The End of My World as I Knew It
(And I didn’t feel fine)
It was 1987 and R.E.M.’s “It’s The End Of The World As We Know It” kept playing over and over in my head while I rushed another one of my friends to San Francisco General. Trying to comfort and do what I could, I frequently found myself either at the home of a sick or dying friend or visiting them at General. Not comprehending why I remained unscathed by HIV, I stayed stoic because my friends needed me to be strong. I held it in until I was alone. I would then cry for hours feeling the despair and devastation within.
My business was A Taste of Leather, established in 1967, a small leather shop which had a large customer base of people whom I had greeted for years. I remember their smiles and the laughter after a naughty joke or comment and just having interesting conversations with some really nice guys. Then one by one I wouldn’t see them and would be absolutely heartbroken to see their picture in the Bay Area Reporter’s Obituaries pages. I saw too many familiar faces in those weekly pages that I had known as my patrons.
There were days that I didn’t even want to leave my bed in the morning. I would dread to learn of the loss of another one of my friends and then go deliver some food to another friend who had fallen ill. Buy food, get medications, rush someone to General and sit and wait in the waiting room, rescue a friend who was sick and in an unsafe environment and bring them home to care for, and even pay someone’s rent, or pay for a friend to fly home to die with family. This was my life for years, a dreadful period. I felt it was my duty to do all I could and offer as much aid and comfort.
When my partner John fell ill in 1986, I began the mourning process, because I already knew the inevitable. After a wonderful fifteen-year relationship with John, he slipped away into the heavens on the night of October 31, 1993. I lost the best friend I ever had.
My business did not stand immune to the devastation, and we lost Grant, and then Eric and later Earl, Yusef and Vince to the disease. Eric was a sweet young guy in his late twenties, who worked for me and whom I allowed to live in the cottage in the rear of my business. He came in one day very sullen and sat down in the back patio with me. He said that he had just been told that he now had the virus. “I can’t believe that I could be dead in a few months,” he said to me. My heart sank. “You’ll be ok,” I said to cheer him up. Eric passed three months later.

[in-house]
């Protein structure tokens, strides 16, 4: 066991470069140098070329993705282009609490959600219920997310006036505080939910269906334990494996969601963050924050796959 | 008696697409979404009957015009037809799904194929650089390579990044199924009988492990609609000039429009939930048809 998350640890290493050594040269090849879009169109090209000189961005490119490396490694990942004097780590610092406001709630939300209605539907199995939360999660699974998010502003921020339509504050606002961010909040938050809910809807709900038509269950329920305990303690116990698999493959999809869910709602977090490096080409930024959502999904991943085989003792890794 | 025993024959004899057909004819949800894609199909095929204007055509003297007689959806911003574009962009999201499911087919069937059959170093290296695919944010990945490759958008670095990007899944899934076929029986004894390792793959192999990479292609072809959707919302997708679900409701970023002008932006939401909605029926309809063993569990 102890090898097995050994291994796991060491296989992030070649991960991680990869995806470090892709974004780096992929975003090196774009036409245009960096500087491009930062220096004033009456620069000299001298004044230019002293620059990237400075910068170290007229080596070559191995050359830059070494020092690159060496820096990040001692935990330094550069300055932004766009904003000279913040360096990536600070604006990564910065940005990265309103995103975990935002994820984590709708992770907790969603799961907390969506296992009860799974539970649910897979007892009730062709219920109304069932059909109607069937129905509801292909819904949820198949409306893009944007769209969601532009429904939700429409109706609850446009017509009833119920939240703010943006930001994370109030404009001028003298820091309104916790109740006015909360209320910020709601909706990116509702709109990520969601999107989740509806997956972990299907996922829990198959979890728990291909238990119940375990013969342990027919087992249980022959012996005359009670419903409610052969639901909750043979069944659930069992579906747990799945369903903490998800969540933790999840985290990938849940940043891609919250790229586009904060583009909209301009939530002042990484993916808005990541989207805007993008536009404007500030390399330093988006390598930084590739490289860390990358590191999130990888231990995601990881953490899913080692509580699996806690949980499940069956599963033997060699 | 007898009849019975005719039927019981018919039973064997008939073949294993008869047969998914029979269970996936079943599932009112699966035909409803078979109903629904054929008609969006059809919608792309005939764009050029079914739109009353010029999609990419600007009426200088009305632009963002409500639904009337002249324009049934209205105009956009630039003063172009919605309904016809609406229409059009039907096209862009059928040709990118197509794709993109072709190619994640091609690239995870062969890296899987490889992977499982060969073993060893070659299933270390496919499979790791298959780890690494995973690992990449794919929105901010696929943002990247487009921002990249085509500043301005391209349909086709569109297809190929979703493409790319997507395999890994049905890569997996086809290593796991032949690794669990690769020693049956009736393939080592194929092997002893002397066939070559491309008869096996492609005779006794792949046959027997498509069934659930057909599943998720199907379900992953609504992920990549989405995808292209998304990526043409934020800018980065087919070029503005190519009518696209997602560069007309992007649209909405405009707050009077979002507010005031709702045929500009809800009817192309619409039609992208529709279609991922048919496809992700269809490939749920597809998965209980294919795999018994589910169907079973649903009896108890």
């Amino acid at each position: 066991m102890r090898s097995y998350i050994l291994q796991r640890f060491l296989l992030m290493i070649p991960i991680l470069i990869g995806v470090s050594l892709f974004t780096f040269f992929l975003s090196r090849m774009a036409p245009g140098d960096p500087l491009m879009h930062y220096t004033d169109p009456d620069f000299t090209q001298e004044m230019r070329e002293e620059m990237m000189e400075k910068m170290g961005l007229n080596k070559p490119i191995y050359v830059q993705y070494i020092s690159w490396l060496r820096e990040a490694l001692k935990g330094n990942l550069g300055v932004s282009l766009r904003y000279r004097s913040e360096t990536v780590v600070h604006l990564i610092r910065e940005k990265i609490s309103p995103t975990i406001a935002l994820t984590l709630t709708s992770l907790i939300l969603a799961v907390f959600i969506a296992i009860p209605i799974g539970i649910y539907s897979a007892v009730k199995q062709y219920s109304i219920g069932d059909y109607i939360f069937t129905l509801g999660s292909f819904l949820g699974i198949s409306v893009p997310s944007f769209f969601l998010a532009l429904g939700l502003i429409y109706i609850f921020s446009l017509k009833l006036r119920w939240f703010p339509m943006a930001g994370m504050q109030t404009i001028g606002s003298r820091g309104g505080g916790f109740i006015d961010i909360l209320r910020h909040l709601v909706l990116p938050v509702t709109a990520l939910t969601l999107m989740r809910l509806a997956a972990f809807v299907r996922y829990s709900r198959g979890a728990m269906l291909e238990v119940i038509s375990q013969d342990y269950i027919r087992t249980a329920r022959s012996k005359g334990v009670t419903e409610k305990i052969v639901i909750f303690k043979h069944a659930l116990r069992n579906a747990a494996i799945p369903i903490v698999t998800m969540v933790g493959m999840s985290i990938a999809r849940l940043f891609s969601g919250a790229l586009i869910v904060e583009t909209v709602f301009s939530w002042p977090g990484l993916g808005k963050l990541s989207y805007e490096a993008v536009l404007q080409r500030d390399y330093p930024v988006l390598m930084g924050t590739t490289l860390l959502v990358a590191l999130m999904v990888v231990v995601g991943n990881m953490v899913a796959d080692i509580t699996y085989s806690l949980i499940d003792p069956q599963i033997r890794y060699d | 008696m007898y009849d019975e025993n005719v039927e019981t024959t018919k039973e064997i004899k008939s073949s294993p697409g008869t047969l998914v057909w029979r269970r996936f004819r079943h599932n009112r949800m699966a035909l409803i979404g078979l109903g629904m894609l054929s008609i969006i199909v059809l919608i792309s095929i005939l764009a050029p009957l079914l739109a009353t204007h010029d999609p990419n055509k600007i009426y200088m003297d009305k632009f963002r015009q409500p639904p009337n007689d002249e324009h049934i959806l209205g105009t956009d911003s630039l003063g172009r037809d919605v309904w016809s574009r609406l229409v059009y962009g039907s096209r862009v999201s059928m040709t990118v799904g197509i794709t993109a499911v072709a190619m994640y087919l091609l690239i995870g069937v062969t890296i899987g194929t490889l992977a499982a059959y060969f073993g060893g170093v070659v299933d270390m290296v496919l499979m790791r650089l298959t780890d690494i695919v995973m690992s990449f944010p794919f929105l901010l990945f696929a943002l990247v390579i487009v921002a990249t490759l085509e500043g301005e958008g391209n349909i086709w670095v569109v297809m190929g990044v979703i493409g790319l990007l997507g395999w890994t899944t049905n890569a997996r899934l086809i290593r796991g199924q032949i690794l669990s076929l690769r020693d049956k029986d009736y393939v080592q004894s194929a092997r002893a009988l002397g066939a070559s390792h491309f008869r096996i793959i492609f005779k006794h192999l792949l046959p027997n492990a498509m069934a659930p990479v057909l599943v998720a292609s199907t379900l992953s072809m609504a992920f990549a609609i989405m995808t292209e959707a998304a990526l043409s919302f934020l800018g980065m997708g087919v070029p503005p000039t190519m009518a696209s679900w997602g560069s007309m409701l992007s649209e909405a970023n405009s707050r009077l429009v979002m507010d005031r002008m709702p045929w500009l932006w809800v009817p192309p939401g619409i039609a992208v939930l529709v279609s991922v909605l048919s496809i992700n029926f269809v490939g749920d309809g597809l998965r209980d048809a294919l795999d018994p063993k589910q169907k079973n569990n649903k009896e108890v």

It was an interval so dark that if you weren’t at ground zero, you wouldn’t be able to comprehend the horror of it. This was a war, with casualties on a daily basis. It wasn’t like someone died of AIDS-related complications a month or two apart. I saw my friends being killed off, several each day because nobody seemed in the least bit interested in stemming the tide or in finding a cure at the time. Let the faggots die was the sentiment of the government and the Christian Republicans.
To hold the hand of a friend who was passing away, so they knew that they were not alone, was both heartwrenching and an honor. Dying because of this terrible plague was bad enough, but to die all alone, that was horrific. To comfort someone in his last moments was a duty that I dreaded, but also cherished as a privilege.
In late 1989 my friend Mack confided that when it was his time, he wanted to be at home in his own bed. His wish was not granted. Because he had begged so loudly to leave, the hospital staff had bound his feet, and hands and placed tape over his mouth to stop his screaming. And that’s how I found him when I walked into his hospital room that dreadful day. I removed the tape from his mouth and he gasped, asking me to please take him home. I could only hold his hand, and tell him that he was going to be ok, that I would not leave. He passed several hours later. I’ve hated Kaiser Hospital ever since.
Since moving to San Francisco in 1981, Daralt owned A Taste of Leather from 1988 until it’s closure in 2010 and, after his heart attack and subsequent quadruple bypass surgery in 2017, he has taken up writing and music production.